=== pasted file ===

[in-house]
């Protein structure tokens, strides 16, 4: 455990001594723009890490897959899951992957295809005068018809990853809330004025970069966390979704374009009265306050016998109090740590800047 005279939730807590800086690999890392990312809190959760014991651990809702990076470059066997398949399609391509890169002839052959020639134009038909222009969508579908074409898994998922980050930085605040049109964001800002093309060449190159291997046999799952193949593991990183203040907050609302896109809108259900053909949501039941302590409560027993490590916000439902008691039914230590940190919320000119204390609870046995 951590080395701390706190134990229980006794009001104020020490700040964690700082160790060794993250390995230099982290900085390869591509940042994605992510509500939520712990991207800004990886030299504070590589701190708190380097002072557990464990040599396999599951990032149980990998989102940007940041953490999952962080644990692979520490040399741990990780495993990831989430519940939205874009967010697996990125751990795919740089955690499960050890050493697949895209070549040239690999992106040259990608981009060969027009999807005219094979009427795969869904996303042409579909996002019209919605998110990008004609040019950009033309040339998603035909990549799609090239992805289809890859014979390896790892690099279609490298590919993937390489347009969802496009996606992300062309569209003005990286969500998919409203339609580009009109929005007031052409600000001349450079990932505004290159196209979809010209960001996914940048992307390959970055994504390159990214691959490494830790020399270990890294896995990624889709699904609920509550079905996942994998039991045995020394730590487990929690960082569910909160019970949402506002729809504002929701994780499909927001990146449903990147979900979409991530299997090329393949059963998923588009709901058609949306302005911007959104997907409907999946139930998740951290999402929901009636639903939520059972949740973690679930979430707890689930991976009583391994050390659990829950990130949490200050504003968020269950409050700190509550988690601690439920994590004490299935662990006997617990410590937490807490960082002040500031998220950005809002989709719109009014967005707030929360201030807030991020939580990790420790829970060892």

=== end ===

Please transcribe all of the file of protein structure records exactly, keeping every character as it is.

[in-house]
């Protein structure tokens, strides 16, 4: 455990001594723009890490897959899951992957295809005068018809990853809330004025970069966390979704374009009265306050016998109090740590800047 005279939730807590800086690999890392990312809190959760014991651990809702990076470059066997398949399609391509890169002839052959020639134009038909222009969508579908074409898994998922980050930085605040049109964001800002093309060449190159291997046999799952193949593991990183203040907050609302896109809108259900053909949501039941302590409560027993490590916000439902008691039914230590940190919320000119204390609870046995 951590080395701390706190134990229980006794009001104020020490700040964690700082160790060794993250390995230099982290900085390869591509940042994605992510509500939520712990991207800004990886030299504070590589701190708190380097002072557990464990040599396999599951990032149980990998989102940007940041953490999952962080644990692979520490040399741990990780495993990831989430519940939205874009967010697996990125751990795919740089955690499960050890050493697949895209070549040239690999992106040259990608981009060969027009999807005219094979009427795969869904996303042409579909996002019209919605998110990008004609040019950009033309040339998603035909990549799609090239992805289809890859014979390896790892690099279609490298590919993937390489347009969802496009996606992300062309569209003005990286969500998919409203339609580009009109929005007031052409600000001349450079990932505004290159196209979809010209960001996914940048992307390959970055994504390159990214691959490494830790020399270990890294896995990624889709699904609920509550079905996942994998039991045995020394730590487990929690960082569910909160019970949402506002729809504002929701994780499909927001990146449903990147979900979409991530299997090329393949059963998923588009709901058609949306302005911007959104997907409907999946139930998740951290999402929901009636639903939520059972949740973690679930979430707890689930991976009583391994050390659990829950990130949490200050504003968020269950409050700190509550988690601690439920994590004490299935662990006997617990410590937490807490960082002040500031998220950005809002989709719109009014967005707030929360201030807030991020939580990790420790829970060892």